BVDS or DVDS? Fuzzy or Extra-Crisp Media?
Dear Squeak and Blat,
DVD? What is this? I was in my favorite super electronic store the other day and saw this player that looked like a CD audio player, but it was playing movies from a CD? My local video store is also renting a few of these with the latest video releases. The video and audio is a knockout? Is this another fad or is it going to stick around?
Dr. Manny Toys
Dr. Toys. Funny you should ask. I was just over looking at those same players last night and salivating over the new technology. The first salesperson I talked to thought I said BVDs and sent me in the wrong direction, but after I found my way back from underwear, past software, and to the TV section, I too was blown away with the quality. BVDs may make for nice fuzzy and warm underware, but DVDs make for extra crisp video and audio quality. I can't wait for some of the opera, ballet, and other music videos to be transferred to this format.
After playing with the set in the store--a Toshiba I believe--I headed home for my computer and started checking out the web and the newsgroups for some more information.
The newsgroups for DVD are real active. Lots of folks asking about what players to buy, what DVD titles are available, where to get the best prices, and just trying to understand how they work.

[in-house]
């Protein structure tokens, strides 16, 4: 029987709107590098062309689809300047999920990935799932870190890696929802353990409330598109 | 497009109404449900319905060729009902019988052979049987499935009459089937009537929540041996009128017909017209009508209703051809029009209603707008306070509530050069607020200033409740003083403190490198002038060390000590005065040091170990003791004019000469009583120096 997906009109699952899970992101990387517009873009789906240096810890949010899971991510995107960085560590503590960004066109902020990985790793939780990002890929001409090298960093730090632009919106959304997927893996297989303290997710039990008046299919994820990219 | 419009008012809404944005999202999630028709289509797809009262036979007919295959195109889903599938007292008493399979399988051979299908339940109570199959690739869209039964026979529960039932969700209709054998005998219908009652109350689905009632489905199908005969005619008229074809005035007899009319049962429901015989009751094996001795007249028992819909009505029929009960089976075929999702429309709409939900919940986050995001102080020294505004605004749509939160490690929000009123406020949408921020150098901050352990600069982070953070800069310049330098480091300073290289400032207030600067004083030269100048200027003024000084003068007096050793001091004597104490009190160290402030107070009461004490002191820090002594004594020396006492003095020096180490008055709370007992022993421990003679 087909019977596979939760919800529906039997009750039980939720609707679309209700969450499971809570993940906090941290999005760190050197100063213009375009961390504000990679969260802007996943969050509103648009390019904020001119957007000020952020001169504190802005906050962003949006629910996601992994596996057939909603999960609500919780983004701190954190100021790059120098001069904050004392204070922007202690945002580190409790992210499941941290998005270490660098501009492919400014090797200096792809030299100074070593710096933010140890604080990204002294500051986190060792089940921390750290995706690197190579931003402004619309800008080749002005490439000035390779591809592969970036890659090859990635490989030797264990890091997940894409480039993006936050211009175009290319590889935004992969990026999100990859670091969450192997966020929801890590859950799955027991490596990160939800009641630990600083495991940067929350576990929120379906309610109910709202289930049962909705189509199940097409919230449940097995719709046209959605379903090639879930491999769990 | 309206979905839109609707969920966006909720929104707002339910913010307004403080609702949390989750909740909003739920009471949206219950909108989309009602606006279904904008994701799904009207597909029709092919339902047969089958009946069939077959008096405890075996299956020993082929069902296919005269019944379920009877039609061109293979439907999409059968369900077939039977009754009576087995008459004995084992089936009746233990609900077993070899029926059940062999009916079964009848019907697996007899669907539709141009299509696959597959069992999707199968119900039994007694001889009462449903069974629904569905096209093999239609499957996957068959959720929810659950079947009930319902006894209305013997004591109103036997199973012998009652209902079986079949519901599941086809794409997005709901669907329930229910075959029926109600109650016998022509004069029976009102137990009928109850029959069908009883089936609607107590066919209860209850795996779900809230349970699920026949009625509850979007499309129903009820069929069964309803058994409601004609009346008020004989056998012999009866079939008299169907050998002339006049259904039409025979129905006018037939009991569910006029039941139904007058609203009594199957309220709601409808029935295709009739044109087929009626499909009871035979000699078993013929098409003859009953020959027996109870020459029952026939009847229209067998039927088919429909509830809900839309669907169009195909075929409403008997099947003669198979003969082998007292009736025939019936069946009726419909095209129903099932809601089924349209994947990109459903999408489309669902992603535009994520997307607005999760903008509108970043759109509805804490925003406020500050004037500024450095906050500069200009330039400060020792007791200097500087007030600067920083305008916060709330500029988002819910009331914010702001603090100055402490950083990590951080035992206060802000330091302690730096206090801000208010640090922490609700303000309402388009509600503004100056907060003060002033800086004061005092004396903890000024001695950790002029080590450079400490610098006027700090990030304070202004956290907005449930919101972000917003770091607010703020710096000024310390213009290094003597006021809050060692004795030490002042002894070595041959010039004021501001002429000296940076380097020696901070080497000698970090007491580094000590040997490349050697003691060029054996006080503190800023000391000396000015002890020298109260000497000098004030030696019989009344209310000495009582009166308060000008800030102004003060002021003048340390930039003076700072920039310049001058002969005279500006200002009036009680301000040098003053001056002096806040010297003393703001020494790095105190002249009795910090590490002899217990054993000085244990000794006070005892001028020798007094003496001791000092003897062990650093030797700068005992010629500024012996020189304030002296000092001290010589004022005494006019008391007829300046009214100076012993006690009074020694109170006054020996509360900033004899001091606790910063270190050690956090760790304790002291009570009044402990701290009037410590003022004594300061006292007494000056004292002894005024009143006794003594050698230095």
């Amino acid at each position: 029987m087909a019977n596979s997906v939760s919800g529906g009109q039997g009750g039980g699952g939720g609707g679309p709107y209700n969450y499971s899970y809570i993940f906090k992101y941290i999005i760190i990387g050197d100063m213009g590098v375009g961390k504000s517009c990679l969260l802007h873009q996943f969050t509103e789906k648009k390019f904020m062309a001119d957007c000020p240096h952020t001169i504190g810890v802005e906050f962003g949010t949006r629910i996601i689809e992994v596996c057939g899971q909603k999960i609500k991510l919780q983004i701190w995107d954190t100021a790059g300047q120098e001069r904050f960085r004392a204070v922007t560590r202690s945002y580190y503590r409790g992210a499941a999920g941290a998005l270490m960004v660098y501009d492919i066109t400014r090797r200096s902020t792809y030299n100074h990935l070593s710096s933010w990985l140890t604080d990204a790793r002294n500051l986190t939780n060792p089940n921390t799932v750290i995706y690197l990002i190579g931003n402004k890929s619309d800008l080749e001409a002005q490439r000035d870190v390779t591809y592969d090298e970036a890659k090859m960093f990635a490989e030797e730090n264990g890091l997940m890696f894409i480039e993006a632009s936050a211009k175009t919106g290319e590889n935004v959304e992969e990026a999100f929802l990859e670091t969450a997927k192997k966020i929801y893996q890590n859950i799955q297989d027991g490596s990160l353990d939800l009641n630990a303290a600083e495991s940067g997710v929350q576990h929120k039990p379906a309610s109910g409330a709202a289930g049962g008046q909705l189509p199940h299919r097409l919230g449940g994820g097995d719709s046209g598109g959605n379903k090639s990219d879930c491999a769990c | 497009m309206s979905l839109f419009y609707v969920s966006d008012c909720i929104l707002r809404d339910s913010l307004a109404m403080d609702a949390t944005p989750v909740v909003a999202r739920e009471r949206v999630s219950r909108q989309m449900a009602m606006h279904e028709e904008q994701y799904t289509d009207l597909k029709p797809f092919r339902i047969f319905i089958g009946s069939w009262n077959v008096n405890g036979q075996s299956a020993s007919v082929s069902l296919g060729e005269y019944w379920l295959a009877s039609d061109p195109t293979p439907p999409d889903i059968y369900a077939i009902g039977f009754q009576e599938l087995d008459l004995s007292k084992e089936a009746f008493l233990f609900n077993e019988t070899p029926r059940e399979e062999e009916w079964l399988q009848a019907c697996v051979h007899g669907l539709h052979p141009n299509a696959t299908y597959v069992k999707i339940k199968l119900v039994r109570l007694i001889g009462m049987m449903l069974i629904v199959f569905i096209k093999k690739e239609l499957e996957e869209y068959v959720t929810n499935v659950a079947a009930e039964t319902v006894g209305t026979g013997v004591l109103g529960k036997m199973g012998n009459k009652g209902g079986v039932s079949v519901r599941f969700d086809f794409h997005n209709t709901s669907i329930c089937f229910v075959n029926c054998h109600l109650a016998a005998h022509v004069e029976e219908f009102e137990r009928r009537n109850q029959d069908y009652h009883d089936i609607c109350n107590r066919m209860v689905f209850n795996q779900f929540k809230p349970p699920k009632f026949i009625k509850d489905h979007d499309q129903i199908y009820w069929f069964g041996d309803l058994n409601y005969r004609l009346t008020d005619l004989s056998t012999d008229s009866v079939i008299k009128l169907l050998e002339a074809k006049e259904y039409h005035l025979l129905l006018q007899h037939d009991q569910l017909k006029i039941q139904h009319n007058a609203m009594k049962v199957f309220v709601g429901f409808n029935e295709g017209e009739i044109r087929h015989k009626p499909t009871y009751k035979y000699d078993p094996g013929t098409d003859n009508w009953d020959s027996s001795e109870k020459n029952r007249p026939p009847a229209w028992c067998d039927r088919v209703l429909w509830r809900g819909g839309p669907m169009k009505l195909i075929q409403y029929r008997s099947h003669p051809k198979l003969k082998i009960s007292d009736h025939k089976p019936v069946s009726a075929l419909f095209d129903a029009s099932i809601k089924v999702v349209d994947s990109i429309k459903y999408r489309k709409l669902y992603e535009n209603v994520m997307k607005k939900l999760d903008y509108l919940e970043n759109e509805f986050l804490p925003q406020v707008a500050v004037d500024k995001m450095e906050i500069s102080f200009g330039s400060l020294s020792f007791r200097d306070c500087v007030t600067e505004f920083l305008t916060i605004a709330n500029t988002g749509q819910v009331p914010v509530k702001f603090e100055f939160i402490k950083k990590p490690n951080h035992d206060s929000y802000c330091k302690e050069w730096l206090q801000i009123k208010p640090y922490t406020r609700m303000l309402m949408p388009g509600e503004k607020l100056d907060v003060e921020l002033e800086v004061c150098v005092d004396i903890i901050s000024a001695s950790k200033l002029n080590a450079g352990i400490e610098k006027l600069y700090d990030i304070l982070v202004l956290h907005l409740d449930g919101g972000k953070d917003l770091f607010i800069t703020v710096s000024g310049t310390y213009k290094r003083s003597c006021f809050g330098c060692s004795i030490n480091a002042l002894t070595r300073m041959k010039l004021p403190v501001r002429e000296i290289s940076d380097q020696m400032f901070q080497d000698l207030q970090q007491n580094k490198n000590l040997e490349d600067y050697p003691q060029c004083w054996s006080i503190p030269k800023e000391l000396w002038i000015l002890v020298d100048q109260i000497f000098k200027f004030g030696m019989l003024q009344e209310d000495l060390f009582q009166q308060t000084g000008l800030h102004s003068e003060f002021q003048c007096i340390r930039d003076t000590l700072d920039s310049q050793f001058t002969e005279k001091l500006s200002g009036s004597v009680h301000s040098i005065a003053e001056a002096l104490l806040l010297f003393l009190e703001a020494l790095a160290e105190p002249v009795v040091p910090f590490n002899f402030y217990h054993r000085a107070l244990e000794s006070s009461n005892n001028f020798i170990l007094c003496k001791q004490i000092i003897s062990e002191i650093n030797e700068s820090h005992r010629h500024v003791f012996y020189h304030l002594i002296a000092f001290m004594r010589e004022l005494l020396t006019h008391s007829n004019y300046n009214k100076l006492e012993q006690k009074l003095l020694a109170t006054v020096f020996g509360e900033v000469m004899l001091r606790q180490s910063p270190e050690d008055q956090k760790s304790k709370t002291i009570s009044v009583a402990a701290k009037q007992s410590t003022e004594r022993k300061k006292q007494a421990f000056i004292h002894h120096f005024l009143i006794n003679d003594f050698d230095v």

By the way, DVD stands for Digital Video Disc or some call it Digital Versatile Disc! The DVD discs are the same shape and size as your CD audio disc. But, where a CD audio can only hold 75 minutes of music or 640 megabytes of data, a DVD disc can hold from 4.7 to 18 gigabytes of data or from one to several feature-length movies.
It didn't take long to find some good web sites as well. Check out:
A site from Norway with a comprehensive set of DVD links: News stories, links, DVD titles available, manufacturers, software, and more
Laser Rot site which bills itself as "Your Premiere Source for LaserDisc & DVD Information!" and really does have lots of neat stuff on laser video and DVD with a bit of a Hollywood glitz to the presentation.
Sony's DVD web site
Is this a passing fad Manny? My crystal ball is usually a little fuzzy (from leaving my BVDs on top of it!) but I'm as excited about this technology as I was when I purchased one of the first Sony Discman players back in the mid 80s and my first Delos digital recordings of Stravinsky's Petrouska and Debussy's piano music. (Remember, the DVD players will play your CDs as well.) I also think the interactive possibilities for music instruction are incredible. I'll let Blat elaborate on these.
Plan on spending $500 and up for the first players from companies like Toshiba, Panasonic, Denon, and others. The discs seem to be about $25 each, even for the very latest movie hits. I know I'm going to be one of the first kids on the block to buy one, right after I buy the new Madison Pennsylvania passenger car set for my O-gauge model railroad!
So Blat, what do you think about this new toy?
Hey Manny. Who knows what is going to be fad or fancy? The whole personal computer thing may go away in 10 years or so. Actually, probably not. And DVD looks like it is here to stay too. In fact, I'd bet my underwear drawer full of cool, multi-colored briefs that it will be the next kind of removable drive that you will buy for that personal computer of yours.